Senate passes stopgap funding bill

shutterstock image By enzozo; photo ID: 319763930 

With just one day left before a congressional recess, the Senate voted overwhelmingly to approve a House-passed continuing resolution to keep government open until Nov. 21.

The vote was 82-15.

According to multiple press reports, President Donald Trump intends to sign the bill to avoid a government shutdown beginning Oct. 1, the opening of fiscal year 2020.

The House voted Sept. 19 to pass the stopgap funding bill.

The Senate returned from its summer recess with most of its funding work incomplete. Over the past several weeks, the Appropriations Committee has been marking up bills at the subcommittee level and passing them out of full committee. So far appropriations bills covering the Departments of Defense, Interior, Housing and Urban Development, Transportation, Energy, Treasury, the Environmental Protection Agency and general government spending, including the General Services Administration and the Office of Personnel Management, have been passed to the full committee.

Bills covering the Departments of Homeland Security, State, Commerce, Justice and others await attention of the full committee.

These bills still must be advanced through the full Senate individually or in groups and conferenced with the versions of the funding bills passed by the House of Representatives before being signed by the president.

The process is aided this year by the passage of a budget agreement that sets discretionary spending limits in fiscal year 2020 at $1.37 trillion. Despite this, big differences exist between Senate Republicans and Democrats on the Trump administration's use of funds from the Pentagon and military construction budgets to fund the building of a border wall.

The fight over whether to "backfill" that funding by adding replacement money to defense and military construction appropriations could run into problems, because funding bills require 60 votes to pass. Additionally, the support of funding for the wall in the Homeland Security appropriation could also prove a point of contention in the Senate itself.

The standoff between lawmakers over wall funding led to a 35-day partial government shutdown that spanned December 2018 and January of 2019.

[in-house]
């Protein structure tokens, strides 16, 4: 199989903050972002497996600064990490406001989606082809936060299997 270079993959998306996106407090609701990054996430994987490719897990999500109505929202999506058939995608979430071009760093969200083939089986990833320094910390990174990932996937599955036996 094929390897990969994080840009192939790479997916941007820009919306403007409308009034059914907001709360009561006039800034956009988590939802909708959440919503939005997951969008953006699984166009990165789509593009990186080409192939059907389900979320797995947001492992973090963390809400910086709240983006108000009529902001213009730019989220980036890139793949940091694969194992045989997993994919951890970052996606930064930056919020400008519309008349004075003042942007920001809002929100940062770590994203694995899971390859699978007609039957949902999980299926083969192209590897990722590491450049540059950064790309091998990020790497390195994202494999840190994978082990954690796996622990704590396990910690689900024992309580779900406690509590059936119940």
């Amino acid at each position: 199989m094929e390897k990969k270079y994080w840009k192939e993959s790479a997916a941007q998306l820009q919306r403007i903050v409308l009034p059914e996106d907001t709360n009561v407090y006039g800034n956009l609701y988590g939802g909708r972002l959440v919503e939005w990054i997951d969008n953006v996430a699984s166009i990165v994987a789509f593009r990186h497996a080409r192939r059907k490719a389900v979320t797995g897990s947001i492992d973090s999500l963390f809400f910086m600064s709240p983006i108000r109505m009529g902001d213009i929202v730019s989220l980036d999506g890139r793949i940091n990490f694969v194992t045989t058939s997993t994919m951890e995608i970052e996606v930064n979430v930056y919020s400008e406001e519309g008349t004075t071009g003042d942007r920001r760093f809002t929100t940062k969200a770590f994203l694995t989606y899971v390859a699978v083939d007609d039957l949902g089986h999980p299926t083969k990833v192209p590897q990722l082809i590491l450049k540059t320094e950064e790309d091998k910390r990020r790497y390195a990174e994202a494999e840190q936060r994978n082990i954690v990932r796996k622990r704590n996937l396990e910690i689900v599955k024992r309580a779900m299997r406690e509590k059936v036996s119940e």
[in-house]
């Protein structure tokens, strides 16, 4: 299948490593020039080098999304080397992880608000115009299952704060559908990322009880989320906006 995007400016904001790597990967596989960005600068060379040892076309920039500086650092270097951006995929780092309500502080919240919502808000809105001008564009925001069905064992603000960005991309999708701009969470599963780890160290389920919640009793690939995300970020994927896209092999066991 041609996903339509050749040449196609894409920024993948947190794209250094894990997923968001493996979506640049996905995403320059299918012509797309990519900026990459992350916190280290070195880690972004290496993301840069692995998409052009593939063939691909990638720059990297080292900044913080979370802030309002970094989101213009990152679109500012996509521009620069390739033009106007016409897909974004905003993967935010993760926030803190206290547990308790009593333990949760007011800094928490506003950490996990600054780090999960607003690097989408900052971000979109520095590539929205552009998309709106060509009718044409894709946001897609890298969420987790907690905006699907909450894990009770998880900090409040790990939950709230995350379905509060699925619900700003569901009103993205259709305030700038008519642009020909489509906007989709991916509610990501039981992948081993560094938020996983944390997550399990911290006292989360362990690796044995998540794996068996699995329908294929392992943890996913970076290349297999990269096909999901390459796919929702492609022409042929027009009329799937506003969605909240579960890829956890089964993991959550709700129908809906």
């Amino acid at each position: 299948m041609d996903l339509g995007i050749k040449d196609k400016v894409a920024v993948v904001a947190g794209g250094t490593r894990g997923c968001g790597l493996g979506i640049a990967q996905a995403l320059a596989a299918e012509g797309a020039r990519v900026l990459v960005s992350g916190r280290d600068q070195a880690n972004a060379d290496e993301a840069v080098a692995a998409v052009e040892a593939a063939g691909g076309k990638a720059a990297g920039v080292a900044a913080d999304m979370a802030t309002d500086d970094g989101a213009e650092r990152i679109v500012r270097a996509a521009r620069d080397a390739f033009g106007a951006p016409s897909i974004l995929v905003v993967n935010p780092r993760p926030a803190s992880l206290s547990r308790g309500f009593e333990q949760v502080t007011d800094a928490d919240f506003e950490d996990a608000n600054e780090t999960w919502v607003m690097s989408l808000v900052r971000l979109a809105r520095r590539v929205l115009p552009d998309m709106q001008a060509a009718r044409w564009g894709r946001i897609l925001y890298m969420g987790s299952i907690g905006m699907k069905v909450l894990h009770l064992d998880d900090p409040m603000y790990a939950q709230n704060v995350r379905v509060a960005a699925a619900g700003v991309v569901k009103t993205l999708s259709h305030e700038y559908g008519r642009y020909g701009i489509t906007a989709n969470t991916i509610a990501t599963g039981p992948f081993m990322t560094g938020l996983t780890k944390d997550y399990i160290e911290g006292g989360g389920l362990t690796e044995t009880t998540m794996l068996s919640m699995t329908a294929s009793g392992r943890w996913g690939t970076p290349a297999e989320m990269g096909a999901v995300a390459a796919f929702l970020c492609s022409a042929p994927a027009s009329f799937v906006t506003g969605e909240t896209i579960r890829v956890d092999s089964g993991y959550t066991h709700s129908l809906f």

The Senate vote on the continuing resolution was preceded by a vote on an amendment backed by Sen. Rand Paul (R-Ky.) to institute an across-the-board 2% cut in the continuing resolution. That measure failed on a vote of 24 to 73.

About the Author

Adam Mazmanian is executive editor of FCW.

Before joining the editing team, Mazmanian was an FCW staff writer covering Congress, government-wide technology policy and the Department of Veterans Affairs. Prior to joining FCW, Mazmanian was technology correspondent for National Journal and served in a variety of editorial roles at B2B news service SmartBrief. Mazmanian has contributed reviews and articles to the Washington Post, the Washington City Paper, Newsday, New York Press, Architect Magazine and other publications.

Click here for previous articles by Mazmanian. Connect with him on Twitter at @thisismaz.


  • Workforce
    White House rainbow light shutterstock ID : 1130423963 By zhephotography

    White House rolls out DEIA strategy

    On Tuesday, the Biden administration issued agencies a roadmap to guide their efforts to develop strategic plans for diversity, equity, inclusion and accessibility (DEIA), as required under a as required under a June executive order.

  • Defense
    software (whiteMocca/Shutterstock.com)

    Why DOD is so bad at buying software

    The Defense Department wants to acquire emerging technology faster and more efficiently. But will its latest attempts to streamline its processes be enough?

Stay Connected